Wilson move revives questions about Anacostia
As Woodrow Wilson students adjust to new "swing space" at the University of the District of Columbia while the Tenley campus is rebuilt, their peers at Anacostia HS will have another kind of adjustment -- to staying put while a $57 million reconstruction unfolds around them.
The opening of the school year has revived questions about why Anacostia's students will "swing in place," using the school's 1974 wing to accommodate the entire student body while work goes forward on the sections built in the 1930s, '40s and '50s. Some community leaders express concern that the decision to keep the students on site could expose them to construction dust and toxic materials, including asbestos, not to mention a noisy and chaotic environment. The Wilson space, a UDC building on Van Ness Street, was nicely retrofitted at a cost of $15 million (split between the District and UDC), and some wonder why the city couldn't swing a similar deal for Anacostia students.
"You're spending the money for Wilson, but not Anacostia. It gets back to an equity issue," said William Lockridge, who represents Ward 8 on the D.C. State Board of Education. "What is good for one school is good for all schools, especially high schools. It's just not healthy."
District officials said they have no concerns about safety at Anacostia. They also said that the circumstances of the two schools are completely different. Wilson has 1,500 students, and swinging them to another part of the Tenley campus or into trailers nearby was not practical. Anacostia, with an enrollment about half of Wilson's, had space available, said Tony Robinson, communications director for school construction czar Allen Lew, head of the Office of Public Education Facilities Management (OPEFM).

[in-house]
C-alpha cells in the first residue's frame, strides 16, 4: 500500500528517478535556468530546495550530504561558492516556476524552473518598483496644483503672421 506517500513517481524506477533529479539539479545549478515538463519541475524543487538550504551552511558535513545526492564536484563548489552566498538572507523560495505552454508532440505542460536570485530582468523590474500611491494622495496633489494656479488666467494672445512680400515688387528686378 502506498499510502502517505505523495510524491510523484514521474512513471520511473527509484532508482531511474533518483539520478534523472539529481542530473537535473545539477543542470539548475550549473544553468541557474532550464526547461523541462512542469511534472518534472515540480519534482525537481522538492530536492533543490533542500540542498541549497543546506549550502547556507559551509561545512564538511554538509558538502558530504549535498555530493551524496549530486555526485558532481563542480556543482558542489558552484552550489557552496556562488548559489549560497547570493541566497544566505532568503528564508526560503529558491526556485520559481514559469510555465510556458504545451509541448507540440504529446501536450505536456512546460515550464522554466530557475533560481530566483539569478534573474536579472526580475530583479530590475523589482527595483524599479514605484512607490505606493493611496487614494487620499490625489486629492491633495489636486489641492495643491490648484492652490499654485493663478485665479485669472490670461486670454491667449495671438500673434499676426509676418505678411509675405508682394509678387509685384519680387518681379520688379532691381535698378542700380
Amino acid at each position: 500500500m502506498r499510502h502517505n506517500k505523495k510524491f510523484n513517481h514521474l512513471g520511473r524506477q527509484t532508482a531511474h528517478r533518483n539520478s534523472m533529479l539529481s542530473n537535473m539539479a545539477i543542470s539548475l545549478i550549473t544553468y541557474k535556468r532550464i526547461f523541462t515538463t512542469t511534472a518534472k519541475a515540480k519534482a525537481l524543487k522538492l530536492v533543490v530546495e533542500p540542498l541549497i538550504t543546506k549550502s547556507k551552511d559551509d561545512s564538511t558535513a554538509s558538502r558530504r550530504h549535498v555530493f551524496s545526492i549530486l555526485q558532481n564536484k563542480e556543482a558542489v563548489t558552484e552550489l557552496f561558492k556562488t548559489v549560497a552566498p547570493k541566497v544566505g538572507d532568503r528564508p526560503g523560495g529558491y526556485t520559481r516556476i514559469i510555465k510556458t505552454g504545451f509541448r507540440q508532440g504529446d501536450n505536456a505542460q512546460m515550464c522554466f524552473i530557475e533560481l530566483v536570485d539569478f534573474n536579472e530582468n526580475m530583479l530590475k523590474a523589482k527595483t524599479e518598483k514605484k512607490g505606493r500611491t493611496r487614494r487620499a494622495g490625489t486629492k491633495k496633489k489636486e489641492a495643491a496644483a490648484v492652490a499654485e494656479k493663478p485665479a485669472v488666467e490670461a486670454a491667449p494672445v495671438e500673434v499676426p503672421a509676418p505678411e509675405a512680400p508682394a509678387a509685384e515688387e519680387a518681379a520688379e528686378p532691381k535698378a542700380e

Robinson said his agency studied the options for moving the students and discussed them with the school community.
"The analysis showed that there simply were no nearby facilities that would accommodate the Anacostia program. UDC is just a few blocks from Wilson. OPEFM analyzed all nearby facilities under government control including Birney, McGogney, Moten, Kramer, Ferebee-Hope and Johnson, as well as a few private facilities including Hine and Our Lady of Perpetual Help," he said in an e-mail.
Robinson said there were also concerns that moving students too far away would hurt attendance and the academic program that Friendship Public Charter Schools, which operates Anacostia under a contract with the DCPS, is trying to establish. He added that the District has a successful track record of swinging students on site, citing recent projects at at Eastern High School, Deal Middle School and Stoddert Elementary.
Of course, it's also cheaper to swing on site, something Robinson didn't mention.
Lockridge said moving the kids off site could accelerate the construction calendar, which currently calls for completion in May 2012. Wilson will be back in its rebuilt school (at a cost of $100 million) by August 2011.
"For the next two years, students will be displaced in an environment not conducive to learning," Lockridge said.
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